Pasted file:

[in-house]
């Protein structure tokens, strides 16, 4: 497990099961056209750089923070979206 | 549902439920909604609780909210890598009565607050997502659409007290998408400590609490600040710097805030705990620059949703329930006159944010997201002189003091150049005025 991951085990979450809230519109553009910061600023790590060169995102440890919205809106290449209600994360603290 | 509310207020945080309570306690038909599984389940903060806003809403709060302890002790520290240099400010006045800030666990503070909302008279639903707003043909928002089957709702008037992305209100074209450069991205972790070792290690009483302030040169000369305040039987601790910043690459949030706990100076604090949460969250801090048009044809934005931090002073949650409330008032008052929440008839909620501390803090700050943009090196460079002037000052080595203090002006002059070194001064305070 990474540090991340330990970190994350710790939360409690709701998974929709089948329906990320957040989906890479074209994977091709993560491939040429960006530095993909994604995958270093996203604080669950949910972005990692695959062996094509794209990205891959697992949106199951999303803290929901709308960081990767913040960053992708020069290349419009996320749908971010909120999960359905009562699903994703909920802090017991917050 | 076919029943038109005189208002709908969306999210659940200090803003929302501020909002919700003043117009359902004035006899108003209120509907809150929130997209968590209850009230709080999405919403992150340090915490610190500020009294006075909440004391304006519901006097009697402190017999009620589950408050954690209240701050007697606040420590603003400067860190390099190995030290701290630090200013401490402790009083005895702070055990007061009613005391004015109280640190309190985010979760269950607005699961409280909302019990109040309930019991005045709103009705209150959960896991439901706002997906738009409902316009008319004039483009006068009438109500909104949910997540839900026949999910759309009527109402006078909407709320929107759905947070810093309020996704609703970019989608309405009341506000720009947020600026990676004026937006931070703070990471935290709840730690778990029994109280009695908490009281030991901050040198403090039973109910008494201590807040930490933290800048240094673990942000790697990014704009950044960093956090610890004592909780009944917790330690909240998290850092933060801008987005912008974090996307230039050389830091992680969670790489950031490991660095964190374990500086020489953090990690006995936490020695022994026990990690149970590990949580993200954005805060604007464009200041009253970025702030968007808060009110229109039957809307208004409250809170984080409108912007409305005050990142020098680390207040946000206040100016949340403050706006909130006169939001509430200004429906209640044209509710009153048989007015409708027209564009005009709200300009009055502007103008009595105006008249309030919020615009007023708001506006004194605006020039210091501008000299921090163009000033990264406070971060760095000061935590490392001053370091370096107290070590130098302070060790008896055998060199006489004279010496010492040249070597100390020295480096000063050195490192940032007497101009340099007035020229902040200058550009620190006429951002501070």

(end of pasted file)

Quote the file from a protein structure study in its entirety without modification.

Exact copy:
[in-house]
């Protein structure tokens, strides 16, 4: 497990099961056209750089923070979206 | 549902439920909604609780909210890598009565607050997502659409007290998408400590609490600040710097805030705990620059949703329930006159944010997201002189003091150049005025 991951085990979450809230519109553009910061600023790590060169995102440890919205809106290449209600994360603290 | 509310207020945080309570306690038909599984389940903060806003809403709060302890002790520290240099400010006045800030666990503070909302008279639903707003043909928002089957709702008037992305209100074209450069991205972790070792290690009483302030040169000369305040039987601790910043690459949030706990100076604090949460969250801090048009044809934005931090002073949650409330008032008052929440008839909620501390803090700050943009090196460079002037000052080595203090002006002059070194001064305070 990474540090991340330990970190994350710790939360409690709701998974929709089948329906990320957040989906890479074209994977091709993560491939040429960006530095993909994604995958270093996203604080669950949910972005990692695959062996094509794209990205891959697992949106199951999303803290929901709308960081990767913040960053992708020069290349419009996320749908971010909120999960359905009562699903994703909920802090017991917050 | 076919029943038109005189208002709908969306999210659940200090803003929302501020909002919700003043117009359902004035006899108003209120509907809150929130997209968590209850009230709080999405919403992150340090915490610190500020009294006075909440004391304006519901006097009697402190017999009620589950408050954690209240701050007697606040420590603003400067860190390099190995030290701290630090200013401490402790009083005895702070055990007061009613005391004015109280640190309190985010979760269950607005699961409280909302019990109040309930019991005045709103009705209150959960896991439901706002997906738009409902316009008319004039483009006068009438109500909104949910997540839900026949999910759309009527109402006078909407709320929107759905947070810093309020996704609703970019989608309405009341506000720009947020600026990676004026937006931070703070990471935290709840730690778990029994109280009695908490009281030991901050040198403090039973109910008494201590807040930490933290800048240094673990942000790697990014704009950044960093956090610890004592909780009944917790330690909240998290850092933060801008987005912008974090996307230039050389830091992680969670790489950031490991660095964190374990500086020489953090990690006995936490020695022994026990990690149970590990949580993200954005805060604007464009200041009253970025702030968007808060009110229109039957809307208004409250809170984080409108912007409305005050990142020098680390207040946000206040100016949340403050706006909130006169939001509430200004429906209640044209509710009153048989007015409708027209564009005009709200300009009055502007103008009595105006008249309030919020615009007023708001506006004194605006020039210091501008000299921090163009000033990264406070971060760095000061935590490392001053370091370096107290070590130098302070060790008896055998060199006489004279010496010492040249070597100390020295480096000063050195490192940032007497101009340099007035020229902040200058550009620190006429951002501070």